Study finds only full 18-hole options for golf course restoration economically viable
SOUTH LAKE TAHOE, Calif. – Dozens of jobs could be at risk under two of the five scenarios being considered for an environmental restoration project at Lake Tahoe Golf Course, according to a recently released economic study.
The feasibility study, which is included in the draft environmental document for the Upper Truckee River Restoration and Golf Course Reconfiguration Project, finds the only economically-viable alternatives are those that retain a full-length, 18-hole golf course.
The environmental document for the project analyzes five alternatives, ranging from leaving the golf course the same to completely removing it.
Alternatives that would shorten the layout of the course to nine holes or an shorter “executive” 18-hole course, move several holes from next to the Upper Truckee River into Washoe Meadows State Park or add additional erosion control measures to the river while keeping the course layout the same are also detailed in the document.
State park officials are expected to choose which option to pursue following the conclusion of the environmental review process.
People who use Washoe Meadows State Park and nearby residents have raised concerns about moving nine holes of the golf course into the state park, while golfers have objected to alternatives that would dramatically change the layout of the course.
The primary goal of the project is to reduce the amount of fine sediment and nutrients entering the lake from the Upper Truckee River. Lake Tahoe’s clarity has been in decline for decades because development throughout the Lake Tahoe Basin has allowed more fine sediment and nutrients to enter the lake.
Maintaining $881,000 of annual income to the California State Park system from the golf course is also among the stated goals of the restoration project. The course is in the top five revenue generating areas for the park system and helps pay for the operation of other state parks in the Sierra District.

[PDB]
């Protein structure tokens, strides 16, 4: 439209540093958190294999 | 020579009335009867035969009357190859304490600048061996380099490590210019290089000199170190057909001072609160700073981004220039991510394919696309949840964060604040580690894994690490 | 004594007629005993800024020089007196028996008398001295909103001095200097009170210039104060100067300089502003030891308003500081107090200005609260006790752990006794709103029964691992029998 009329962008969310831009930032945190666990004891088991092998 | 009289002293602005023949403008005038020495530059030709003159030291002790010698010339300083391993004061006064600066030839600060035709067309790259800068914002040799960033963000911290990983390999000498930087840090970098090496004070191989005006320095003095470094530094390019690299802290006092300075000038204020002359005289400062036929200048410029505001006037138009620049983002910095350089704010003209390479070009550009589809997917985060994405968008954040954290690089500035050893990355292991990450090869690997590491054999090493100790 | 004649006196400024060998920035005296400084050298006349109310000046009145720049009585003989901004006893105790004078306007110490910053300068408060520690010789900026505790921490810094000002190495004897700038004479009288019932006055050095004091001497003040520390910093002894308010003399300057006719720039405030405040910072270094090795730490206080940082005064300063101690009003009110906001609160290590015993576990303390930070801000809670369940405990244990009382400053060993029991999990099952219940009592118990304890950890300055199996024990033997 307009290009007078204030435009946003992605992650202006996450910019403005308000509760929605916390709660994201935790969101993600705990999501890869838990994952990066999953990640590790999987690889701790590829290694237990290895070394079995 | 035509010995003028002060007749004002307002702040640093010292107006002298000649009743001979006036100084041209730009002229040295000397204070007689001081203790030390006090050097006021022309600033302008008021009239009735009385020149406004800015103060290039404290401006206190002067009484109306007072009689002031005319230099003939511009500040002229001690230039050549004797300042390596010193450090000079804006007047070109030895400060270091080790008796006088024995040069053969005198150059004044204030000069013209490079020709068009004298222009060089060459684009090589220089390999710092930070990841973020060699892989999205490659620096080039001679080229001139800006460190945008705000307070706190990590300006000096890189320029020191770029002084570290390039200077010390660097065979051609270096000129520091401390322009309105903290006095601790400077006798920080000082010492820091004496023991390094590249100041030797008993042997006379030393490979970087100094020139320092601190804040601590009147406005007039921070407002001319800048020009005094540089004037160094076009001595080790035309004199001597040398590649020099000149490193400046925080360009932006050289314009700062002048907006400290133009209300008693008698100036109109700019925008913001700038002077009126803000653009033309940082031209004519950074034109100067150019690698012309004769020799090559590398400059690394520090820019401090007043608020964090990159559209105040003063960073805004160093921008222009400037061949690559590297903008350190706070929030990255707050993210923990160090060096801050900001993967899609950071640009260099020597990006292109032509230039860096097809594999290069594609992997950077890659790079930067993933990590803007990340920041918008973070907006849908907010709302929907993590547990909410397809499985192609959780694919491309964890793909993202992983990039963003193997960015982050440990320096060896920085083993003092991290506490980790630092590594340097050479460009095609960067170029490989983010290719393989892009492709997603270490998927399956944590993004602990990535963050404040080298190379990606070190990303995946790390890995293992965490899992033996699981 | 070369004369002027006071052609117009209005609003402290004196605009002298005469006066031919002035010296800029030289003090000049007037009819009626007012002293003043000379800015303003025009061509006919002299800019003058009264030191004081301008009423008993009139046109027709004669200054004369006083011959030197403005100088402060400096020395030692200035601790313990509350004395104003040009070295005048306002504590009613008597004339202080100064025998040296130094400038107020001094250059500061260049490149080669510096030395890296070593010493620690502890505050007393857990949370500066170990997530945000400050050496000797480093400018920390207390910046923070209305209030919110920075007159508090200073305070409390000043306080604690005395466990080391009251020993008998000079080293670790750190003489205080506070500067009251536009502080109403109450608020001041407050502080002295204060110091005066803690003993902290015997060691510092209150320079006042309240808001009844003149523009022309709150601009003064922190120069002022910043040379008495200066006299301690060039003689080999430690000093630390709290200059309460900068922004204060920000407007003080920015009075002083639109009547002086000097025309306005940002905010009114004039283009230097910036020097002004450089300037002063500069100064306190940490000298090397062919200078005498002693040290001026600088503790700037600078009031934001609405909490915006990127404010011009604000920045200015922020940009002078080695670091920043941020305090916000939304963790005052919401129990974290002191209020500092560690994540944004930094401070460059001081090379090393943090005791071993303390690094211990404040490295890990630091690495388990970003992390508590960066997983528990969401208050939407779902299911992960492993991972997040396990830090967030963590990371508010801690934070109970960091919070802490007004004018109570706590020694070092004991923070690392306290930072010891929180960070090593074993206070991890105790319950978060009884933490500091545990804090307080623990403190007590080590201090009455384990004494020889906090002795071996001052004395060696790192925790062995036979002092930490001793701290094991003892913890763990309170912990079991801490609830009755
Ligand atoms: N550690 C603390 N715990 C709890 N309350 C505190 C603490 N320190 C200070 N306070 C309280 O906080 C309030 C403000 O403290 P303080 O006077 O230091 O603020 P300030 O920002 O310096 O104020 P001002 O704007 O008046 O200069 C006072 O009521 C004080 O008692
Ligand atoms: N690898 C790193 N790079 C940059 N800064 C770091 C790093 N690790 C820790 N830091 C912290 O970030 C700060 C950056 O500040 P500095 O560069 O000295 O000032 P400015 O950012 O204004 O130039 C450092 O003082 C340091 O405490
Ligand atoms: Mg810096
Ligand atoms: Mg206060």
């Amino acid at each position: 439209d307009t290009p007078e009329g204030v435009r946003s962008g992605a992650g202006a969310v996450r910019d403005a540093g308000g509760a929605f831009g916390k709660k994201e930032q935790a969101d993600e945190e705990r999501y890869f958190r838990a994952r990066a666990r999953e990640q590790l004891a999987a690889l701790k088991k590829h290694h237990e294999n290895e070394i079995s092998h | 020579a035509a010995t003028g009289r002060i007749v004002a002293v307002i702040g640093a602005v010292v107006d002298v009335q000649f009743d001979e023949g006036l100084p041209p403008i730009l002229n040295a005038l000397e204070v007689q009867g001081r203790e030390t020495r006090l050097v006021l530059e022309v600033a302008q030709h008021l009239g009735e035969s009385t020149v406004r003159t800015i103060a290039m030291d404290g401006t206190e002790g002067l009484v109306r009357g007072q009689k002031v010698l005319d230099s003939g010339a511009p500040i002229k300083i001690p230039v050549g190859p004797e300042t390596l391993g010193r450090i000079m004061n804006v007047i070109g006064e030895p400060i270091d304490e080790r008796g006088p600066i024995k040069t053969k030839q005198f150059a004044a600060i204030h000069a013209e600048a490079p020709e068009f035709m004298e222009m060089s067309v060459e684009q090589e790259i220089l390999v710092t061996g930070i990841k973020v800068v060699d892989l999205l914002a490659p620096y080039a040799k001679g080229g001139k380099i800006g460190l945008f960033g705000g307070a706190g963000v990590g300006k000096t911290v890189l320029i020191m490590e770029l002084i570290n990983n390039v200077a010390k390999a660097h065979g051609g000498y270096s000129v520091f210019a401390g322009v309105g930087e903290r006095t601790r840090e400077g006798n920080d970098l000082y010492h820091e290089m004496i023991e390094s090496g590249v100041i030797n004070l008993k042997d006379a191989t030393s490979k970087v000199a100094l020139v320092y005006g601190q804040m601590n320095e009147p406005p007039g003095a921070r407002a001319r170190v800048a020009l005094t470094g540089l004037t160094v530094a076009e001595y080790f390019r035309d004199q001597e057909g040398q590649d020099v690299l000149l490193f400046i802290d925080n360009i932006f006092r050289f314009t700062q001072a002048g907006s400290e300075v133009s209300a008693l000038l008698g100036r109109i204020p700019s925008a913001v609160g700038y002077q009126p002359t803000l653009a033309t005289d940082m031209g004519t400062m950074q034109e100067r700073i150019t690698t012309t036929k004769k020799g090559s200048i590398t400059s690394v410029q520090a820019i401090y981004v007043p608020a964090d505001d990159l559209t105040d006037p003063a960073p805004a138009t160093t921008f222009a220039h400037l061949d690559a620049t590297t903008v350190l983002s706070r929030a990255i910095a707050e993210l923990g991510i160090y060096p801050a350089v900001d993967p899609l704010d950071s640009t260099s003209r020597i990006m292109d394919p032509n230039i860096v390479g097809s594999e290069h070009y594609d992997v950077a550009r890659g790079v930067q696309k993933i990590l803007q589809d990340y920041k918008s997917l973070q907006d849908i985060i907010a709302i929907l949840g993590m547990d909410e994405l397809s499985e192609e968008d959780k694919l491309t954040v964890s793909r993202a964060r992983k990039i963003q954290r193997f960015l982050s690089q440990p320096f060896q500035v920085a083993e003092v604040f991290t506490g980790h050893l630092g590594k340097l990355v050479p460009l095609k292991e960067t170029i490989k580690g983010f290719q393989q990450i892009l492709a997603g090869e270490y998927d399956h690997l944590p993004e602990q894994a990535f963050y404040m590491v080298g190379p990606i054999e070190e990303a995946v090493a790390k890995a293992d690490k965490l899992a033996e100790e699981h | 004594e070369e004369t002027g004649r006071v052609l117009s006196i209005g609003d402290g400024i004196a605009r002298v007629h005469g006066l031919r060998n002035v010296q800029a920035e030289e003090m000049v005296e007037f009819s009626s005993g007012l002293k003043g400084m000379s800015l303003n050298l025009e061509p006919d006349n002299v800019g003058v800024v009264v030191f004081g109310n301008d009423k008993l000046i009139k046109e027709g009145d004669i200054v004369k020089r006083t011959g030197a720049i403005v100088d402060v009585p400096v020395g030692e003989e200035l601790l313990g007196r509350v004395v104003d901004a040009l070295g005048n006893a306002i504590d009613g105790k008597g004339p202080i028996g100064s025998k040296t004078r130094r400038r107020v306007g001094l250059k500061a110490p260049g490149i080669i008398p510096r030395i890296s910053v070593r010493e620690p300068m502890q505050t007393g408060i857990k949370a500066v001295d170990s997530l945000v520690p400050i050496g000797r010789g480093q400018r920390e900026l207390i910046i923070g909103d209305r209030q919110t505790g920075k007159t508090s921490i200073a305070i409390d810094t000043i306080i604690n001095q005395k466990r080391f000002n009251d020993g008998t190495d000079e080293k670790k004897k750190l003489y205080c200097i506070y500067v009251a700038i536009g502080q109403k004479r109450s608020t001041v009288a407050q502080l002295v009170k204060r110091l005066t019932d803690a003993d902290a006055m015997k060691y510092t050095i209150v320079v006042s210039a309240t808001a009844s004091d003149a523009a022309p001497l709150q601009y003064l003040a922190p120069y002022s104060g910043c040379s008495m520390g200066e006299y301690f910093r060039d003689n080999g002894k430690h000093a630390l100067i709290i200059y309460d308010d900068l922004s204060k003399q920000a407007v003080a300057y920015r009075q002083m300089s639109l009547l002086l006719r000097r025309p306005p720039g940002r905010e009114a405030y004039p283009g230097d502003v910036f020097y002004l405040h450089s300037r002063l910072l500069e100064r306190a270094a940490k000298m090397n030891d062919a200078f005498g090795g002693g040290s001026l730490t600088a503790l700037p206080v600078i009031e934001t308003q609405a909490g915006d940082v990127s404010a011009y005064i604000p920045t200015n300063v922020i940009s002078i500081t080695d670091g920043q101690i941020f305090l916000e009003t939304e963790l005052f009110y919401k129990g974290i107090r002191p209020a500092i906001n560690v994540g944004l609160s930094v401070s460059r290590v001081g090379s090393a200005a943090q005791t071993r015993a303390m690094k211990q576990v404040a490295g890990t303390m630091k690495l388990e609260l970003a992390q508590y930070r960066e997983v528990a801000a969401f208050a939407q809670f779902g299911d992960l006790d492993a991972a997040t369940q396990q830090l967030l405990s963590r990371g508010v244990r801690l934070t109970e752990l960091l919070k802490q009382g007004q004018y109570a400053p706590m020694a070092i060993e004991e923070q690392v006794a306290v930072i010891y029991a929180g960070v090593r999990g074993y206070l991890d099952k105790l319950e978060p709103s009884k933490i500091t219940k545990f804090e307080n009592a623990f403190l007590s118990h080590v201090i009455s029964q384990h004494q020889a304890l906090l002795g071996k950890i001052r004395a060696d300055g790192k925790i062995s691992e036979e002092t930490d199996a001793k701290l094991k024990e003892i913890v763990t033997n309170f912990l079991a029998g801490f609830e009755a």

The course logs more than 22,000 visits and generates about $6.1 million in visitor spending at the South Shore each year, according to the economic feasibility study.
“These revenues would be lost if the golf course closed, and reduced to between approximately $3.5 million and $5.2 million with a reduced-play area (non-traditional length) course,” according to the study.
A nine hole or executive length course would result in the loss of 55 jobs between the golf course and other South Shore businesses that benefit from visitor spending, according to the study, which questions whether a nine hole course or short 18 hole course could survive at all.
The feasibility study finds a shorter golf course would be economically unrealistic “under all but the most optimistic of circumstances.”
“If the reconfigured golf course can achieve more than 25,000 rounds annually and command green fees above the median rack rate for comparable Tahoe non-traditional length facilities, it may be financially feasible; however, the concessionaire’s net revenues would be marginal, making the golf course susceptible to closure,” according to the study.
Complete removal or closure of the course would result in the loss of 168 jobs at the South Shore, according to the study. Seventy-six of the jobs would be at the golf course, and 92 jobs would be from other businesses that benefit from visitor spending.
“Earnings by employees generated elsewhere in South Shore by visitors to (Lake Tahoe Golf Course) are estimated to decrease by $287,000 to $880,000 annually with a reduced-play area (non-traditional length) course, and $2 million with no golf course,” according to the study.
“The loss in earnings associated with these jobs is approximately $2.7 million, which is money no longer re-circulated within the local economy,” the study continues.
Public site tours of the golf course and an open house on the restoration project are scheduled for later this month. The draft environmental document is open for public comment until Nov. 4.
For more information on the project, including how to comment, visit: http://www.restoreuppertruckee.net.